Writing cross-client HTML email

HTML email (EHTML) is a fantastic tool for businesses to communicate with their customers. You can track which links have been clicked, work out conversion rates and the marginal cost of each email is virtually zero.

Creating a reusable email template is no simple task though. Unlike in the browser world where there has been a fair amount of progress towards the adoption of uniform display standards, in the email world there has been almost none. There isn’t enough cross client support for modern web standard for you to be able to use them.

This document is a reference for the html and css that you should use to get the most consistent cross-client viewing experience. It’s aimed at web developers who code up html emails.

This document does not deal with spam filters, stuff that you legally need to include in your html allowing people to opt out, writing content, how to setup tracking with Google Analytics, software to use to send the emails, managing emails lists or other things which are all important and that you may need to research depending on your particular role.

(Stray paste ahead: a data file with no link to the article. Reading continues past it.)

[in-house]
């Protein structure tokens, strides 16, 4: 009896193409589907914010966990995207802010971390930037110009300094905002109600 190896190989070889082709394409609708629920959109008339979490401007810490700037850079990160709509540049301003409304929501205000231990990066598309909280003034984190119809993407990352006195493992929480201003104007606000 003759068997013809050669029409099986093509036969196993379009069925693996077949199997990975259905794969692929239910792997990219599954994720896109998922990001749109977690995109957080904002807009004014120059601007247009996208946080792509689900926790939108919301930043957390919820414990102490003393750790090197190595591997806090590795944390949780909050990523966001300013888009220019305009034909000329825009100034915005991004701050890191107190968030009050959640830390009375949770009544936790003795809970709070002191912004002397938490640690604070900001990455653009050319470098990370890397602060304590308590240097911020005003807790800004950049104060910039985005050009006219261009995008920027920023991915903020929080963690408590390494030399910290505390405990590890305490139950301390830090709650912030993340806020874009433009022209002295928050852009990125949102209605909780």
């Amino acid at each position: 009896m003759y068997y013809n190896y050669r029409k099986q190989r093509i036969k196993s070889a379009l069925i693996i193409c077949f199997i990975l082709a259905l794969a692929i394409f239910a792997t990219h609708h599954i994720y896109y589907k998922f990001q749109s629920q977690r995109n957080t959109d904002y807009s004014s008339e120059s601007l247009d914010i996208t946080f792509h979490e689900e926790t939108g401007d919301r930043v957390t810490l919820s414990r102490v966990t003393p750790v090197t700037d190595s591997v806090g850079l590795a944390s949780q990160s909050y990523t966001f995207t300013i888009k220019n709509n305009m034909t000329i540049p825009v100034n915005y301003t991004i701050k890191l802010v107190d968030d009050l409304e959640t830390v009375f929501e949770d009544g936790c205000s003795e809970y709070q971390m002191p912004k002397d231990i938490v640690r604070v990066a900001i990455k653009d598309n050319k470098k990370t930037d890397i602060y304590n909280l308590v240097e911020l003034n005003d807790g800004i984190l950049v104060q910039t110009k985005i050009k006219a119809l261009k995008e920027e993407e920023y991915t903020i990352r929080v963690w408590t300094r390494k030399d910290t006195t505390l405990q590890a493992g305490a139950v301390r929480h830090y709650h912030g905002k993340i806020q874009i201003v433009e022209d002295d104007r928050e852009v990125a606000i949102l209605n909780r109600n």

Many clients and a total lack of consistency.
There are many webmails clients such as gmail, hotmail and yahoo mail, as well as several other ones. Some of these have ‘classic’ versions which may display the same html email differently. Most ISP’s have their own webmail clients, which are either customised versions of an opensource product such as SquirrelMail or areis something completely custom. Because your html email has to display inside a container on an html page (html within html), any webmail clients will chop and change your html in one way or another, in particular they will modify css. Surprisingly enough, GMail is actually the worst offender and has terrible CSS support. The same email even may look different in different browsers using the same webmail client with Firefox ignoring padding in GMail.

There are many desktop email clients such as Microsoft Outlook and Windows Mail. While some of these such as Mozilla Thunderbird have excellent support for web standards, others which make up a large portion of the email client market such as Lotus Notes have horrible support. Even the recent versions of Microsoft Outlook have pretty bad support for web standards.

Authoring with PHP and other scripting languages
EHTML can get very complex quite quickly so handcoding is only going to be managable for simple emails. For moderately complex emails you simply have to use a programming language to do the bulk of the world, preferably a scripting language with good xml and regular expression support such as PHP or Python. Usually the best approach to take is to create a document using a markup language (not necessarily HTML) and run it through a script that converts the markup in it to EHTML.